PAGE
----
So hard to get to the point where we are O.K. with things not immediately looking fantastic or precisely as envisioned! This rather difficult piece is really waiting til the last details to look as I intended but it really is getting there!
It's the interior of the Apollo Lunar Module ("Eagle"). The viewer of the art is in Neil Armstrong's position, looking out at the lunar surface zipping by as he searches for a safe landing spot (he finally landed with only 16 seconds of fuel left!) In the window we see Neil in his helmet. On his helmet is the reflection of the control panel with the fuel alarm and a program 1202 alarm (the 1202 alarm was saying the navigation computer was overloaded -it took a cool head with an insanely good memory to know this particular code would be OK as long as it did not persist, most would think it was cause to abort the moon mission). Reflected in the rolled up window shield is Neil's hand on the control taking the lunar module in for a white-knuckle landing. Capcom Charlie Duke responded to Armstrong's "the Eagle has landed" with "thanks, you had a lot of guys turning blue down here".
I've started a Patreon page to help cover the cost of art materials. I know that for far too many folks any sort of financial commitment has to be very carefully weighed. Even a $1 donation is treasured by me and I appreciate the hit "small" contributions take on many budgets.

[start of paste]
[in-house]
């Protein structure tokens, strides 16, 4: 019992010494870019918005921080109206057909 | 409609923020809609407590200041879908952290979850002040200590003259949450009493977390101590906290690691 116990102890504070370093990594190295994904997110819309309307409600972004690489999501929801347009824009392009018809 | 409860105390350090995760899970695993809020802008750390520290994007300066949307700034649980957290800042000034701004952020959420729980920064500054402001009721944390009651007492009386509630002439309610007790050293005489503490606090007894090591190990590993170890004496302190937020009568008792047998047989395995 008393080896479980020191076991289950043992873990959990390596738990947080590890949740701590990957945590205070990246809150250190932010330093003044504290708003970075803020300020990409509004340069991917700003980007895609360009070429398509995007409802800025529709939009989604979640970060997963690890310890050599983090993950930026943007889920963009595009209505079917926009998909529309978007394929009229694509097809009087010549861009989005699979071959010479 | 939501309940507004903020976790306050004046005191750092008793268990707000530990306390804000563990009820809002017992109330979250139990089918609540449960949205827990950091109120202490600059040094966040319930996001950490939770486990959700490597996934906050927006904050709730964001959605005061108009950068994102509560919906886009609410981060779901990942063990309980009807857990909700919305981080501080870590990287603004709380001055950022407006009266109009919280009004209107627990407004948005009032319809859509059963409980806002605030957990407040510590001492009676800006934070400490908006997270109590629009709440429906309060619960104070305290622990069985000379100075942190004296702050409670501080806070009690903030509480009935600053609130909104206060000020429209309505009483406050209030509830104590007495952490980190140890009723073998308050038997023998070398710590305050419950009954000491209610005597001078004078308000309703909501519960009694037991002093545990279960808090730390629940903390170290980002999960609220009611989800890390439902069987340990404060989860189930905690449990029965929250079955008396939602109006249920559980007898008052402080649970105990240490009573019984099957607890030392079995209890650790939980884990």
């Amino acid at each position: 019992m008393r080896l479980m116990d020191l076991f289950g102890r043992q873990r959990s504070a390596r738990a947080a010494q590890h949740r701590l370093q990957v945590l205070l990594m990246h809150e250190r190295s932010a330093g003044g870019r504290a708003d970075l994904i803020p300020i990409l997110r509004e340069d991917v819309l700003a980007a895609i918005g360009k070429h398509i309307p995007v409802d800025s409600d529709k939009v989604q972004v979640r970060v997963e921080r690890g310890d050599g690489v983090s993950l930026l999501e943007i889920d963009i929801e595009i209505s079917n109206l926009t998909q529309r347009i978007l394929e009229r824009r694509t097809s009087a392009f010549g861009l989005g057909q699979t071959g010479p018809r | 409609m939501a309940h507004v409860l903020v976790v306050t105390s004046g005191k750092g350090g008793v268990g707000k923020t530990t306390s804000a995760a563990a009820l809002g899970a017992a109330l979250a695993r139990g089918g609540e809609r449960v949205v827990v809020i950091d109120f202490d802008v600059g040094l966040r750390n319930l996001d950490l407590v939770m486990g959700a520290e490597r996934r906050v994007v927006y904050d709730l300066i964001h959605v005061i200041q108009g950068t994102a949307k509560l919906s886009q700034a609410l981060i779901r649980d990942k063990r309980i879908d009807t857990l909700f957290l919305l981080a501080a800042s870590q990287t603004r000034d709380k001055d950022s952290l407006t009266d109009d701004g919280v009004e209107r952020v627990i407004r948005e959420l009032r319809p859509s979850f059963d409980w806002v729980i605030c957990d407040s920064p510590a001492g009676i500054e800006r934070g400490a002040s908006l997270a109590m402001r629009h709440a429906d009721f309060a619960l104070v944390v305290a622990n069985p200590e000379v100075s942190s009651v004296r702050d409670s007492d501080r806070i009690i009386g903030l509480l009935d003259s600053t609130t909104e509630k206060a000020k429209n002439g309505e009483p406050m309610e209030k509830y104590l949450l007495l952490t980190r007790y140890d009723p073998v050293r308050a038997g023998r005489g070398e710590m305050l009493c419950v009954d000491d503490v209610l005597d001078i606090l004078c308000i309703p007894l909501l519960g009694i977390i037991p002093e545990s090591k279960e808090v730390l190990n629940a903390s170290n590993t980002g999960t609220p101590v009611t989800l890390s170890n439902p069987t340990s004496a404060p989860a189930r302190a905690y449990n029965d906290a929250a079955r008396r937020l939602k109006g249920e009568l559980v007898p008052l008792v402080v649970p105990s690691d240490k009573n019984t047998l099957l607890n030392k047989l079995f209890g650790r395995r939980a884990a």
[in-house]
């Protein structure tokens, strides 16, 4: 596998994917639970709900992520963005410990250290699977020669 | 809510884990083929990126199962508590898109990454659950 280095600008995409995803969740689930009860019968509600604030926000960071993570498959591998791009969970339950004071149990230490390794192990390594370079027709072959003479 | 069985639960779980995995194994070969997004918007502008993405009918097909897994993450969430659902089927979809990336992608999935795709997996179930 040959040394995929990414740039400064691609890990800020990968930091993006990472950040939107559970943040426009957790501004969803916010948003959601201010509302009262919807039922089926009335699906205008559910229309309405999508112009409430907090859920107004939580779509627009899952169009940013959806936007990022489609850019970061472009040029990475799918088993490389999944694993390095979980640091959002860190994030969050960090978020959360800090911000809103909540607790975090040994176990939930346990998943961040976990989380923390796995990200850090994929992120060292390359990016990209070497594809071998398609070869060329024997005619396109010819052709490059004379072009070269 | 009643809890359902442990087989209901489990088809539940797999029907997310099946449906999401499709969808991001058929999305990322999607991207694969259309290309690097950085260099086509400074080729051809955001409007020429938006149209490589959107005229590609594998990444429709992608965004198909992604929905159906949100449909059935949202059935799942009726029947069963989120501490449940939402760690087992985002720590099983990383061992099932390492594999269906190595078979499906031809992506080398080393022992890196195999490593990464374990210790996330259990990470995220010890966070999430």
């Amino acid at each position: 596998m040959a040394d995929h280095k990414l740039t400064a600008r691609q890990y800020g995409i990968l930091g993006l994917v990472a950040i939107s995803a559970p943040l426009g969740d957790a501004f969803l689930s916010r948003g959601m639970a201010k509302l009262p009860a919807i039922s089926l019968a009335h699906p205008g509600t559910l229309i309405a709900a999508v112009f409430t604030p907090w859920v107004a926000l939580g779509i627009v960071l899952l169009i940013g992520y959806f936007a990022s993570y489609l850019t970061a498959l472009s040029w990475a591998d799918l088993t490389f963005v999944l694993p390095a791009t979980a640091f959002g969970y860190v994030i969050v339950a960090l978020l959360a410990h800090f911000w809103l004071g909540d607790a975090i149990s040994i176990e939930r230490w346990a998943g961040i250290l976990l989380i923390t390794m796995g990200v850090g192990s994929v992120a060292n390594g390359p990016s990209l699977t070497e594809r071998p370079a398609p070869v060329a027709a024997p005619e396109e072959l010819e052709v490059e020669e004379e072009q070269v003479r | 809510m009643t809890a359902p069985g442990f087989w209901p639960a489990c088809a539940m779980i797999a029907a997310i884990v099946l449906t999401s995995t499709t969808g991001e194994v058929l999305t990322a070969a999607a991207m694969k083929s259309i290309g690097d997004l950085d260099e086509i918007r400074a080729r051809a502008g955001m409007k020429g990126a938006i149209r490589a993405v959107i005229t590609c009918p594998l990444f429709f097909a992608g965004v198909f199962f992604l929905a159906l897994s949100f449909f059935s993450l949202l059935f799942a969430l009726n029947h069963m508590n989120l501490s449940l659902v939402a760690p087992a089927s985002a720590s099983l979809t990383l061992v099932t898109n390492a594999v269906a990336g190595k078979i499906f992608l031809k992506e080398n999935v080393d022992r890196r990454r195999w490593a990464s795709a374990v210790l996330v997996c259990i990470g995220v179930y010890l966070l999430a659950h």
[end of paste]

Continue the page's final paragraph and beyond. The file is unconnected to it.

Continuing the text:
I only have one tier - it starts at $1. Contribute if you would like to help me spread inspiration, excitement and support for space exploration.
Visit my Patreon page here:
completely new technique for me... trying using traditional media, then scan in and finish with digital painting in painting software, this is working for me because I am not able to "feel" the composing process in the software and need to do that "old school".
Elon Musk and SpaceX make this one of the most exciting times to be alive... period!
Old school rocketry has its own handsome gravitas, but I am so excited about STARSHIP!
What a BEAUTY! And he is really ramming this through the production cycle. New Space, Space 2.0 - whatever you call it... HERE WE COME!
Here, a shout-out to James Vaughn - whose space art sets a standard for all of us to aspire to
Check out his gallery of space art, both old space and new space, on fineartamerica!
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Most people around now don't recall when Apollo 4 launched.
NASA hadn't worked out the suppression system, and windows were blown out miles away. Seismographs in New England picked up the vibrations from the launch in Florida.
Walter Cronkite was reporting from a block house miles away. You can hear him talking about the window panes (special windows for the block house) shaking and them trying to hold them in with their hands. the ceiling tiles starting falling and part of the rook got peeled back.
You can hear Walter Cronkite start talking about that just as the video ends.
Working on a special series of pieces celebrating the Apollo program and our reach for the moon. It will focus on the missions and machines that took us to the moon. In my mind the key missions were: Apollo 4 - the first test of the Saturn V in the configuration that would take us to the moon; Apollo 8 - Our first trip to the moon, when we saw earthrise; Apollo 11 - when we set foot on the moon; and Apollo 13 - arguably our finest hour in space! Above is a loose concept of where I am going with the Apollo 4 piece.
Launch visibility for LADEE is from S. Carolina to parts of Canada, & west to Ohio border. Launch is Sept 6 @ 11:27.